Joseph Muscat: 'UK will thrive even after Brexit'

Prime Minister Joseph Muscat says UK companies have already been in touch on how to use Malta to maintain an EU presence

paul_cocks
Paul Cocks
30 January 2017, 2:57pm
Maltese companies and sectors could benefit if they reached out to British industry and if they considered Brexit an opportunity - Joseph Muscat (Photo: James Bianchi/MediaToday)
Maltese companies and sectors could benefit if they reached out to British industry and if they considered Brexit an opportunity - Joseph Muscat (Photo: James Bianchi/MediaToday)
Brexit will not be a dead end for the UK, and although many deciding factors such as job security and the rate of inflation will come into force, the British economy had so far stood up well to the pressures of a pending exit from the European Union, Prime Minister Joseph Muscat said on Monday.

And Maltese companies and sectors could benefit if they reached out to British industry and if they considered the UK's exit from the European Union as an opportunity, and not an obstacle, he said. 

"We have already had contact with British companies that want to keep a foot in the EU," he said. "It is in the interest of both the UK and the EU to reach a good deal and to do so quickly."

Muscat was speaking at a seminar, entitled 'What Brexit means for Business', organised by the Malta Chamber of Commerce, Enterprise and Industry about the future of trade relations between the United Kingdom and the European Union. 

He said that Brexit on its own was already an engaging, fluid subject but - coupled with policies being introduced by the newly-elected US president - whatever is discussed at any time could very well change drastically after a couple of weeks. 

Joseph Muscat was speaking at a seminar, entitled 'What Brexit means for Business' about the future of trade relations between the United Kingdom and the European Union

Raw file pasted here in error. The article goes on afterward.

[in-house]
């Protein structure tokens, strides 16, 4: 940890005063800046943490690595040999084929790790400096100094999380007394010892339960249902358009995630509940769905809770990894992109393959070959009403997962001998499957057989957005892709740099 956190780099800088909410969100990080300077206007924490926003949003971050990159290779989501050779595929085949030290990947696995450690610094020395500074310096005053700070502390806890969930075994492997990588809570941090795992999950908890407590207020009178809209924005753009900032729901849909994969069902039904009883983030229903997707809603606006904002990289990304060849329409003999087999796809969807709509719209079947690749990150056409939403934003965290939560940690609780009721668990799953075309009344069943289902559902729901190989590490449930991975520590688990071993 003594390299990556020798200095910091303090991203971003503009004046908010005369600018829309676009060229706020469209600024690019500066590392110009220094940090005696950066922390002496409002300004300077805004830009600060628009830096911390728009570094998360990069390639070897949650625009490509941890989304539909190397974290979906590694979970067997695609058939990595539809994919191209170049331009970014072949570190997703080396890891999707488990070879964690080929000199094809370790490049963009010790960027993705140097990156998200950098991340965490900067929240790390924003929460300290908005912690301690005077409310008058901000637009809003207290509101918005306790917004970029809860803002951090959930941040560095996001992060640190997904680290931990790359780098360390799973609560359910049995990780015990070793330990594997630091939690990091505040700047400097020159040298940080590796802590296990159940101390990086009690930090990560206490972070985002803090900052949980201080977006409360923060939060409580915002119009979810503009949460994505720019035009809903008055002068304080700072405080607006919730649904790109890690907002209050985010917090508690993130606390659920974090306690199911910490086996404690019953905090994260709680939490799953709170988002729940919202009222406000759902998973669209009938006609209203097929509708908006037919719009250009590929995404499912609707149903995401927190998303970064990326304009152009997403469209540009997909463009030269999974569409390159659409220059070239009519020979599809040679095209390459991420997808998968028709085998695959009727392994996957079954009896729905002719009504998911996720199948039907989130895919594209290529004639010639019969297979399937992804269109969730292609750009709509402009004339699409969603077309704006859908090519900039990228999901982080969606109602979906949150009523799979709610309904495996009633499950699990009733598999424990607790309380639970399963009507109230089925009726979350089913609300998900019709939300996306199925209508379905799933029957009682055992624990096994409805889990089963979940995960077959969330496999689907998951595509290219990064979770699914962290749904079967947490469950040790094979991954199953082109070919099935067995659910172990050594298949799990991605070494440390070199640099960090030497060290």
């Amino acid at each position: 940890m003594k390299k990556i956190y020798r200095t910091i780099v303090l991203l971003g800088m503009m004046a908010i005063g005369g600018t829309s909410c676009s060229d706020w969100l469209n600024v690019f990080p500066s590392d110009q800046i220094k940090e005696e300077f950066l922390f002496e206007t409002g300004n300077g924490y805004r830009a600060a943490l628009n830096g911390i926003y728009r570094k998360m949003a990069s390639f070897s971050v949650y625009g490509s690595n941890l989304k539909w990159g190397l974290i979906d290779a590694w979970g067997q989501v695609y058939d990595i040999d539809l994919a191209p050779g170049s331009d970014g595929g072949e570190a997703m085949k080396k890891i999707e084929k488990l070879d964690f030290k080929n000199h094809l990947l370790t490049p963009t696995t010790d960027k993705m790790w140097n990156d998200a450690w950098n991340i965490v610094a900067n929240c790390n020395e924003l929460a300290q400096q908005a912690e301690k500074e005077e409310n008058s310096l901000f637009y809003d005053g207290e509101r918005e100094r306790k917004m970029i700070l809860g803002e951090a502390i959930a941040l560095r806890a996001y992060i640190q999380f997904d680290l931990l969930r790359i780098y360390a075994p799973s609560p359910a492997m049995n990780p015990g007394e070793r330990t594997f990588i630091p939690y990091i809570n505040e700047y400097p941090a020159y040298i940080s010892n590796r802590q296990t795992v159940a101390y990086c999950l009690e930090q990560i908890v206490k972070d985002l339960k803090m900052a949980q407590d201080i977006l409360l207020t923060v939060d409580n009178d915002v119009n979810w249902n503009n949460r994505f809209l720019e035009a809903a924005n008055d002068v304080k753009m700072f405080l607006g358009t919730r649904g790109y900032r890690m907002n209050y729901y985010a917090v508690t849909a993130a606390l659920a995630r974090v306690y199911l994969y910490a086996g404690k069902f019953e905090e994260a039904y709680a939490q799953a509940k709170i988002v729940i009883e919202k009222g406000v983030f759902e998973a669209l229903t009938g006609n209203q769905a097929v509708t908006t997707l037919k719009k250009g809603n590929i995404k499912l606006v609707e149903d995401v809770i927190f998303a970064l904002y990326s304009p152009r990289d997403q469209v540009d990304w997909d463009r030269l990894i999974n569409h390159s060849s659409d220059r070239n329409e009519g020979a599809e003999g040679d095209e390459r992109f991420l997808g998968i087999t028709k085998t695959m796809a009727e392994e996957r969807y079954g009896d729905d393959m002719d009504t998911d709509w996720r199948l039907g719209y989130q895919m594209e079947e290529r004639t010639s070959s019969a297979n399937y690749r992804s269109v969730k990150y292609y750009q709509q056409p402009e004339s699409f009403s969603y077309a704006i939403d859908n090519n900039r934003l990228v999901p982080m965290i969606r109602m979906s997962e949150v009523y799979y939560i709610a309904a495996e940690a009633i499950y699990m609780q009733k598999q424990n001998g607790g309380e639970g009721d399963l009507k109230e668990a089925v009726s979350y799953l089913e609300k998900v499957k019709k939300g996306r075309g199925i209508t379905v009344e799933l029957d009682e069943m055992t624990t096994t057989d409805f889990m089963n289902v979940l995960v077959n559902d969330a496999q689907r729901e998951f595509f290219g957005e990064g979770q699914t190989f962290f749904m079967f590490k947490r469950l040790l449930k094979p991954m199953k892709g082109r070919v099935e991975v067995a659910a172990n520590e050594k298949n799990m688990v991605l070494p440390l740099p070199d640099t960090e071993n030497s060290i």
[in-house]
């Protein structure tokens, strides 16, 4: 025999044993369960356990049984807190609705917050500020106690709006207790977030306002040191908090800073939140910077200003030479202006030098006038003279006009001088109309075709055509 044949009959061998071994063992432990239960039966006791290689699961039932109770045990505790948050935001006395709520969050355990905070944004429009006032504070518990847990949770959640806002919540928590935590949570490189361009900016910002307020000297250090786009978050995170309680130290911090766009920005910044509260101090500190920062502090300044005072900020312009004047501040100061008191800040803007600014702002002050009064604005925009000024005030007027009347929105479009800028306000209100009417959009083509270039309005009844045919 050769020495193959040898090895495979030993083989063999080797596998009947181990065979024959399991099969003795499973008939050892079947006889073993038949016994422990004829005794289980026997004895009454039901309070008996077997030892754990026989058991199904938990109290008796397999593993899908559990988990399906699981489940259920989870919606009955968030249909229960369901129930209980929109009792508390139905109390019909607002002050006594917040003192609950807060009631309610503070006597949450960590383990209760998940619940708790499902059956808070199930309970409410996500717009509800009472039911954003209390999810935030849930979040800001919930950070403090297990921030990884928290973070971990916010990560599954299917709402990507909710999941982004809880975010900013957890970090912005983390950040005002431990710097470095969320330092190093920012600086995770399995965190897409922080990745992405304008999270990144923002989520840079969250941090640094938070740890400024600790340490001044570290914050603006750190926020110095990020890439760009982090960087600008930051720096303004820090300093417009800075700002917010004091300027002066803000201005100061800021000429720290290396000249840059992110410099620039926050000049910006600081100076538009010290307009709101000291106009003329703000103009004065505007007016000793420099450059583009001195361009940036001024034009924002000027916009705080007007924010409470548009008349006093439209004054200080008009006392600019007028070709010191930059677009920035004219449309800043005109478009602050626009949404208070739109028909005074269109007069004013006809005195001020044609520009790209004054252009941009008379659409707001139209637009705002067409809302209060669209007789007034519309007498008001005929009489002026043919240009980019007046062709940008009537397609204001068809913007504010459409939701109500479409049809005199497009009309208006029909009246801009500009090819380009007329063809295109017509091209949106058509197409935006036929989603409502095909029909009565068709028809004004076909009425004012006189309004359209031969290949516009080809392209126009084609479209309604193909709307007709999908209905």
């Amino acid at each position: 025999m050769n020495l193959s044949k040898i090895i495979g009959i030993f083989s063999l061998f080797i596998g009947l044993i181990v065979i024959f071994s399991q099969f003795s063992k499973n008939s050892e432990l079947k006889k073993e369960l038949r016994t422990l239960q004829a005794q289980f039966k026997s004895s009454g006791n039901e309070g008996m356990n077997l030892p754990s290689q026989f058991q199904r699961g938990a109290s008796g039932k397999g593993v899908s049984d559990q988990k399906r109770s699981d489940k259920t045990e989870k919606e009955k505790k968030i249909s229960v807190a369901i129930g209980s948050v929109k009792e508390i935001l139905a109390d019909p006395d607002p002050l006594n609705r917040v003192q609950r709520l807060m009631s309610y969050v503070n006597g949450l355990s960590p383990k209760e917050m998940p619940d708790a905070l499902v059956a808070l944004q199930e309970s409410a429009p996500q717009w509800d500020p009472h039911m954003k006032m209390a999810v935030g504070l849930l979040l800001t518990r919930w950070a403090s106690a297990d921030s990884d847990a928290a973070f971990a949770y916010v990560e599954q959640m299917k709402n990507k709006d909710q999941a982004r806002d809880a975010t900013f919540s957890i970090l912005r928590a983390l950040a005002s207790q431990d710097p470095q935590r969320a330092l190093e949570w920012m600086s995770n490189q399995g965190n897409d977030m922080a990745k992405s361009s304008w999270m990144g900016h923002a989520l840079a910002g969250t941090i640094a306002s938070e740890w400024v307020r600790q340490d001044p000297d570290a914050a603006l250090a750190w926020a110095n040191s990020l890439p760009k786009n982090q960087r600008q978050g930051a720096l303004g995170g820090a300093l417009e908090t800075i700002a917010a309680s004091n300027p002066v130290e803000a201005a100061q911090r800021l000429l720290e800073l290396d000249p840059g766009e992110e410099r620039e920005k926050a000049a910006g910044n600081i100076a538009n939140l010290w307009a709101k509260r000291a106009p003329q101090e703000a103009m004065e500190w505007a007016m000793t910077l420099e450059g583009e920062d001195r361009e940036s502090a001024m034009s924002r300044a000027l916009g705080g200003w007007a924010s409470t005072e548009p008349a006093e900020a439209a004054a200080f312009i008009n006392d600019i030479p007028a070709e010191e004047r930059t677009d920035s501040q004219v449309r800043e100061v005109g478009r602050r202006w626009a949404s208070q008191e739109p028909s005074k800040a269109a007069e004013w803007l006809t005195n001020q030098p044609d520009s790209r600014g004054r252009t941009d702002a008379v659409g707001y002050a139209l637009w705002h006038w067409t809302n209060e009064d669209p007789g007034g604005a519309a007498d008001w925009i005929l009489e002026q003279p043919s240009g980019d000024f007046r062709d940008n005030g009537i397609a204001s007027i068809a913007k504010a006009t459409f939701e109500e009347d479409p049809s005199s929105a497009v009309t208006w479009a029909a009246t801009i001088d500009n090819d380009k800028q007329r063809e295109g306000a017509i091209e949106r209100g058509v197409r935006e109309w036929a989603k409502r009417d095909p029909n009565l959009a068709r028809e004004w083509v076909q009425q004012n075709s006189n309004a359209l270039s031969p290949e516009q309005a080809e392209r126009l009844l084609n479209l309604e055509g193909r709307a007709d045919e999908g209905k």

Joseph Muscat was speaking at a seminar, entitled 'What Brexit means for Business' about the future of trade relations between the United Kingdom and the European Union
"If Brexit has reminded us of anything, it is that our citizens are always sovereign, that we should listen to their pleas and that they should not be ignored," he said. 

Paul Drechsler, president of the Confederation of British Industry, said that Brexit was not the result that the majority of British businesses wanted or had been expecting. 

"The CBI is under no illusion whatsoever and we know negotiations will not be easy, but keeping business trading and thriving across Europe is the ultimate aim," he said. 

"We're trying to build alliances and make friends, even if there are still many people out there who are angry with us."

Drechsler said that access for people was possibly the most important issue to form part of any EU-UK deal. 

"The 28,000 Maltese living in the UK and the many Brits living in the EU are now facing an uncertain future and it is morally wrong to use people as pawns."

He said that British businesses wanted to ensure that the Brexit negotiations ended with the largest access to the EU market as possible. 

"An ambitious and comprehensive free trade deal with the EU can still be acceptable and beneficial to all parties involved," he said. 

"Let's not take openness for granted and let's talk about why access to people and markets matter."

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Paul Cocks joined MaltaToday after having spent years working in newspapers with The Times...